Geneva, Switzerland (PRWEB) December 07, 2012
At the Twelfth Meeting of States Parties to the Mine Ban Treaty, the United States observer delegation stated that the U.S. will be announcing the outcome of its three-year review of its landmine policy—and whether or not it will join the treaty—“soon.”
In the statement, Steve Costner, deputy director of Weapons Removal and Abatement at the U.S. Department of State, said, “We have not made a decision on United States accession to the Convention. Our review has identified operational issues related to accession that require careful consideration. This consideration is ongoing, and we expect to be able to announce a decision soon.”
In response, the U.S. Campaign to Ban Landmines (USCBL) held a briefing to discuss the statement and the status of the review. Speaking as a member of the panel, Costner indicated that “soon” meant—at the least—that an announcement of the decision of the review would take place no later than the next Meeting of States Parties in November 2013.
Civil society campaigners at the conference recognized that this was the first time the administration has indicated publicly that the review is nearing conclusion, but were disappointed that there was no mention of an actual end date for the review; information about the current stage of the process; or what “operational issues” had been identified—and what strategy was being implemented to overcome them.
“On the one hand, we were happy to see the continued engagement of the U.S.,” said Zach Hudson, USCBL coordinator. “And it was also positive to hear that the review would be completed ‘soon.’ But on the other hand, at this point we expected a stronger statement. This process has been languishing for three years now. We hope the President will now take bold action at the beginning of his second term and ban this weapon once and for all.”
At the briefing, Costner also stated, in response to questions about the “operational issues” cited in the statement, “We’ve made real progress. We’ve identified the issues. Our homework is done. Now it’s about looking at the options and going forward.”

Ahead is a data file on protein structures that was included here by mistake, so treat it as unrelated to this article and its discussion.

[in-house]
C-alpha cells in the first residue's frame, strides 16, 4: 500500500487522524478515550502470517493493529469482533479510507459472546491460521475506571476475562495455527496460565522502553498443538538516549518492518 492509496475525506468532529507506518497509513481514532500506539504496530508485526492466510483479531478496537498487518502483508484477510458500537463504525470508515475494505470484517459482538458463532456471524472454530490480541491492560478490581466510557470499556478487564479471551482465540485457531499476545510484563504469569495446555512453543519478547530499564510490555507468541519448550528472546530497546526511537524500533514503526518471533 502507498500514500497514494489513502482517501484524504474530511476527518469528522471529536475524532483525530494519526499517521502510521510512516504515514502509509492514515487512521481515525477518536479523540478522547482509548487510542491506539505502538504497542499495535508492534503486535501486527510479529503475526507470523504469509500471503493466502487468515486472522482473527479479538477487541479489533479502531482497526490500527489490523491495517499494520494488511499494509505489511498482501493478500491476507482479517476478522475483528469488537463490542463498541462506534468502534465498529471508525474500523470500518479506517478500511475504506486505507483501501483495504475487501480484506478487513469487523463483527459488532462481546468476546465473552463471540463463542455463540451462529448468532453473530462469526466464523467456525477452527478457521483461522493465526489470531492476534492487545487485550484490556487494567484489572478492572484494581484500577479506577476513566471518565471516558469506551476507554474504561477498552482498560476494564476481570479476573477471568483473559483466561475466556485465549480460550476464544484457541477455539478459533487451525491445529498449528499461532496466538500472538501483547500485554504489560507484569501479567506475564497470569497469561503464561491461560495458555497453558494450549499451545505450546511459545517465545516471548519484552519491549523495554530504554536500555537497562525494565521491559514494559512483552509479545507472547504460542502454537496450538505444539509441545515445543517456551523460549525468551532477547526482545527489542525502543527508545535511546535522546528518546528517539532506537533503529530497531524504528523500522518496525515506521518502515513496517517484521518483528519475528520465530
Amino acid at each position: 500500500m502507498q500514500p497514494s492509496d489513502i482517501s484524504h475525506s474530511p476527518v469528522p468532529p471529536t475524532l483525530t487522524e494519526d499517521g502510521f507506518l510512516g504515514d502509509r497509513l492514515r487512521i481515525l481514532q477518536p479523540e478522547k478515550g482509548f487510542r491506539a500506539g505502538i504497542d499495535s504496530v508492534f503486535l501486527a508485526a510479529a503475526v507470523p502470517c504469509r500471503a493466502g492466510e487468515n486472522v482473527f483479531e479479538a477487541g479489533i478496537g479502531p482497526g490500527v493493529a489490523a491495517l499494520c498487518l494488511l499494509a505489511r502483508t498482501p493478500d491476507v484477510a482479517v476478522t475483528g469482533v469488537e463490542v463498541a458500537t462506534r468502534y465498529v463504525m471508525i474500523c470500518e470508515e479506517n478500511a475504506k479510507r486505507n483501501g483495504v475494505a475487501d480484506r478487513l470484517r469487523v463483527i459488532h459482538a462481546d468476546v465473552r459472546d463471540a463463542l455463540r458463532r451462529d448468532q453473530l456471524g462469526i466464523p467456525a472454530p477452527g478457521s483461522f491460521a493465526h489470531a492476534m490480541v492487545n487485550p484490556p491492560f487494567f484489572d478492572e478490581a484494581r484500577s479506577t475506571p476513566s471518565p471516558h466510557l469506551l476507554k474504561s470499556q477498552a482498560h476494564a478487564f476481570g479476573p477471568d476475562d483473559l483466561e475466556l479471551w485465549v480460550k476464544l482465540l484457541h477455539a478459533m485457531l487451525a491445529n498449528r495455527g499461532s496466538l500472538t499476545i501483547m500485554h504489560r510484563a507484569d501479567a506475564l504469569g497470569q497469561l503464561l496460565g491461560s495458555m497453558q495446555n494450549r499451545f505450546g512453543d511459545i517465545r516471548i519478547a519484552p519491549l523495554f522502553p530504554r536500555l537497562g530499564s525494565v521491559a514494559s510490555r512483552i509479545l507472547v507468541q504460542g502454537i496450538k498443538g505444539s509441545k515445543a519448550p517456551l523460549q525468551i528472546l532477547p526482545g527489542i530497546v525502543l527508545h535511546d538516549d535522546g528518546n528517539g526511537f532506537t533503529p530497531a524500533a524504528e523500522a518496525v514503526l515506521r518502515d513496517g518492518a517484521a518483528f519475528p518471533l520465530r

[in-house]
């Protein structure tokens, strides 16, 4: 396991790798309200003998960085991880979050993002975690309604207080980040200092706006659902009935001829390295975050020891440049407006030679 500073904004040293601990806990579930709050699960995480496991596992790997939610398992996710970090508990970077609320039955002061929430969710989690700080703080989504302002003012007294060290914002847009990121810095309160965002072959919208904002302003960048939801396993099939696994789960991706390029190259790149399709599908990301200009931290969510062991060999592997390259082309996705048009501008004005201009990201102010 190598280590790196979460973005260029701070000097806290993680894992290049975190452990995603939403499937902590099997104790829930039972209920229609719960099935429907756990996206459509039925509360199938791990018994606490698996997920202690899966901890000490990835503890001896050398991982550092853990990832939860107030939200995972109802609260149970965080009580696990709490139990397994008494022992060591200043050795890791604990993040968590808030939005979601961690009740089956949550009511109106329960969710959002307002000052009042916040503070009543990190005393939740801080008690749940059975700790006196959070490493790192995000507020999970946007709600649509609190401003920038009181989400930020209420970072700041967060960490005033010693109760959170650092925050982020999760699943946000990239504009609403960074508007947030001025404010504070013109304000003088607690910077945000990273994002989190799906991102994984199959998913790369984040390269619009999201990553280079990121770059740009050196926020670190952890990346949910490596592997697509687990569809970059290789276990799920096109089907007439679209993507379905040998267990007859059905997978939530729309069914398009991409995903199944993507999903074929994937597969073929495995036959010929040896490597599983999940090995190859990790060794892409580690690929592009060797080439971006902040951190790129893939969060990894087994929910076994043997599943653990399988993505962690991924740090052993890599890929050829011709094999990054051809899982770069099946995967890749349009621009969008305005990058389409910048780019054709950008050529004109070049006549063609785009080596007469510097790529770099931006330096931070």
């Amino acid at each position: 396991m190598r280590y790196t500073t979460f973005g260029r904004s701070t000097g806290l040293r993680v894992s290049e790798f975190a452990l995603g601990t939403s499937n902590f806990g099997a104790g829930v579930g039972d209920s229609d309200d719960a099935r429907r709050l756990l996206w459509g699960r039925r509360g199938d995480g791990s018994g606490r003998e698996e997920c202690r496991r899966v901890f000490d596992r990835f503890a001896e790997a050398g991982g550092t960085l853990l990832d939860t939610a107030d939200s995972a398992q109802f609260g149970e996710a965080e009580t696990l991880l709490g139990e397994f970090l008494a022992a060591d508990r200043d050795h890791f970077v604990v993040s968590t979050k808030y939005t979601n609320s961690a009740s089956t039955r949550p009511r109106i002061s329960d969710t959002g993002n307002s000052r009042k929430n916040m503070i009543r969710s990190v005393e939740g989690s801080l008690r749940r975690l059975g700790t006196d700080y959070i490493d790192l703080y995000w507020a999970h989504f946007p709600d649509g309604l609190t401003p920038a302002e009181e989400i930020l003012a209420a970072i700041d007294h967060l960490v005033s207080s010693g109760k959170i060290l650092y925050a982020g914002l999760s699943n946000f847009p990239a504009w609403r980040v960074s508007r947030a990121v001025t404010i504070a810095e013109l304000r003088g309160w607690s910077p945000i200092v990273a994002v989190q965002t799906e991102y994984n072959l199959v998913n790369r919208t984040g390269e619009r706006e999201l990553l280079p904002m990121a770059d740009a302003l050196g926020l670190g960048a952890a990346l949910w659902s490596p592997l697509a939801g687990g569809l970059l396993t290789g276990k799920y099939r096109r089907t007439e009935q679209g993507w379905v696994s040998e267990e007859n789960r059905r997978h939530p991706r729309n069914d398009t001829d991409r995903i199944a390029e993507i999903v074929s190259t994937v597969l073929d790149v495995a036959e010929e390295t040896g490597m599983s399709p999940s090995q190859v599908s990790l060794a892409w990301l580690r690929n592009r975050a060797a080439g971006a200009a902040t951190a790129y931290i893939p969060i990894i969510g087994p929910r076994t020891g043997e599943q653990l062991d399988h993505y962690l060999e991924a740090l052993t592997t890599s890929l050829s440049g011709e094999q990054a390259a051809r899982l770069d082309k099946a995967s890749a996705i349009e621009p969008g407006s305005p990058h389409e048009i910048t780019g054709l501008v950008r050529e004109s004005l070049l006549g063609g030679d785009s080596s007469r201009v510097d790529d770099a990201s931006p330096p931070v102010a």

The U.S. reportedly retains some 10 million stockpiled antipersonnel mines for potential future use. With Poland’s imminent ratification of the treaty, also announced at this conference, the U.S. is now one of only 36 countries in the world that have not joined the Mine Ban Treaty—and is the only member of NATO that is not a States Party, and the only country in the Western Hemisphere, aside from Cuba, that has not joined.
Over the past three years, Obama and his administration have received letters of support for U.S. accession to the Mine Ban Treaty from 68 Senators, nearly 100 leaders of prominent U.S. nongovernmental organizations, key NATO allies, U.S. military personnel, 16 Nobel Peace Prize recipients, landmines survivors and countless citizens from around the world.
“The U.S. was the first government to call for the elimination of antipersonnel landmines in 1994, but then President Clinton postponed joining the treaty until 2006, and President Bush did away with that goal altogether,” said Steve Goose, executive director of the Arms Division at Human Rights Watch and Head of the International Campaign to Ban Landmines Delegation. “We’re still waiting.”
One hundred and fifteen countries are registered at the States Party Meeting—including the U.S. and 17 non-States Parties participating as observers.
Zach Hudson, Coordinator, USCBL
Phone: [Geneva +6 hours] +1 (917) 860-1883
The USCBL, currently coordinated by Handicap International, is a coalition of thousands of people and U.S. non-governmental organizations working to: (1) ensure no U.S. use, production, or transfer of antipersonnel landmines and cluster munitions; (2) encourage the U.S. to join the 1997 Mine Ban Treaty and the 2008 Convention on Cluster Munitions; and (3) secure high levels of U.S. government support for clearance and assistance programs for victims of landmines, cluster munitions and other explosive remnants of war.
The USCBL is the U.S. affiliate of the International Campaign to Ban Landmines (ICBL)—the co-laureate of the 1997 Nobel Peace Prize —and is a member of the Cluster Munition Coalition, an international coalition working to protect civilians from the effects of cluster munitions by promoting universal adherence to and full implementation of the Convention on Cluster Munitions.